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03 Jan 20. Featured Paper

Small vessel disease is associated with altered cerebrovascular pulsatility but not resting cerebral blood flow.

Link to paper on Journal of Cerebral Blood Flow & Metabolism.

 

Authors

Yulu Shi, Michael J Thrippleton, Gordon W Blair, David A Dickie, Ian Marshall, Iona Hamilton, Fergus N Doubal, Francesca Chappell, Joanna M Wardlaw

 

Abstract

Cerebral small vessel disease (SVD) contributes to 25% of ischemic strokes & 45% of dementias.

We aimed to investigate the role of cerebral blood flow (CBF) & intracranial pulsatility in SVD.

We scanned 60 patients with minor ischemic stroke, representing a range of white matter hyperintensities (WMH).

We rated WMH & perivascular spaces (PVS) using semi-quantitative scales & measured WMH volume.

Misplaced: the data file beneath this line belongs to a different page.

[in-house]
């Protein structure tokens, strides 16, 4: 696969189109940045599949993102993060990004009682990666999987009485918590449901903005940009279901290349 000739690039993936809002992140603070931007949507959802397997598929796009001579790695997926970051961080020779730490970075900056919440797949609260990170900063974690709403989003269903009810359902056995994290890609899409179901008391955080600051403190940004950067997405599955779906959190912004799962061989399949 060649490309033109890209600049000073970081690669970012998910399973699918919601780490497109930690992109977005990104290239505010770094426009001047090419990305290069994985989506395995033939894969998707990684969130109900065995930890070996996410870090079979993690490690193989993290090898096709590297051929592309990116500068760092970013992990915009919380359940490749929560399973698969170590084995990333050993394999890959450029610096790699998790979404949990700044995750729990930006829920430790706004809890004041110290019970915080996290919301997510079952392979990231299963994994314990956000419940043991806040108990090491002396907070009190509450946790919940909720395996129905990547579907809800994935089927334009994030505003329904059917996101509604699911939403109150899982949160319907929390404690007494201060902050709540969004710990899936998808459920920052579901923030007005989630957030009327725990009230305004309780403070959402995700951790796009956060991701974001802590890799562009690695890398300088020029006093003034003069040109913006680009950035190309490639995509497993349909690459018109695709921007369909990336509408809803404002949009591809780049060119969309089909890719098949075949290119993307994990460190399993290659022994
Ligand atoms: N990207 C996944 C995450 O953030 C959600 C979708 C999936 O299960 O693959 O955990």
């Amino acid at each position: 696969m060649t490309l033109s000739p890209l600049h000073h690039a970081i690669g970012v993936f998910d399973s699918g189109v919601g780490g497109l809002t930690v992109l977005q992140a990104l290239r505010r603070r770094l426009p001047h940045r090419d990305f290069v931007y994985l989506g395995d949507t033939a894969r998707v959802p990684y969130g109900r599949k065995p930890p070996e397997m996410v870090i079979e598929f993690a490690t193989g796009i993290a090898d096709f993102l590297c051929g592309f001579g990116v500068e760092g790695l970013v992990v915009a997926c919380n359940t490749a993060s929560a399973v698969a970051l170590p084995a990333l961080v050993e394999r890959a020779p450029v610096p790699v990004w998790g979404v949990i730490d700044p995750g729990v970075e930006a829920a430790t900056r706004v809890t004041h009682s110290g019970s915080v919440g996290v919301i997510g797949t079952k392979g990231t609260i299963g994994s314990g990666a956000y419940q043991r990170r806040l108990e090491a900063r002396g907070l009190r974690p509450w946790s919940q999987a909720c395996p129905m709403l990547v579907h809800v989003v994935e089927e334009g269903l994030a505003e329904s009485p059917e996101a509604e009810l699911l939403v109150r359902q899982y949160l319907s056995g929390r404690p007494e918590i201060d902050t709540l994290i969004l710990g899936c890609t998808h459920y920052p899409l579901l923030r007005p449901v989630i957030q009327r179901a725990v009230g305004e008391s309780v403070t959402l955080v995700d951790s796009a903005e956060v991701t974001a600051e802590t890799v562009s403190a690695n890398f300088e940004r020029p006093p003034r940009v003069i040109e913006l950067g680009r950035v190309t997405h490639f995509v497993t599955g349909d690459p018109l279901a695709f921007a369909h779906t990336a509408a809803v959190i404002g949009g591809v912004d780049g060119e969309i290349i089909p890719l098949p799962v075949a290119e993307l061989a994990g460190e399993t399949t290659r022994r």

We measured flow & pulsatility in the main cerebral vessels & cerebrospinal fluid (CSF) using phase-contrast MRI.

We investigated the association between flow, pulsatility & SVD features.

In 56/60 patients (40 male, 67.8±8.3 years) with complete data, median WMH volume was 10.7 mL (range 1.4–75.0 mL), representing median 0.77% (0.11–5.17%) of intracranial volume.

Greater pulsatility index (PI) in venous sinuses was associated with larger WMH volume (e.g. superior sagittal sinus, β = 1.29, ;P < 0.01) & more basal ganglia PVS (e.g. odds ratio = 1.38, 95% confidence interval 1.06, 1.79, per 0.1 increase in superior sagittal sinus PI) independently of age, sex & blood pressure.

CSF pulsatility & CBF were not associated with SVD features.

Our results support a close association of SVD features with increased intracranial pulsatility rather than with low global CBF, & provide potential targets for mechanistic research, treatment & prevention of SVD.

 

Keywords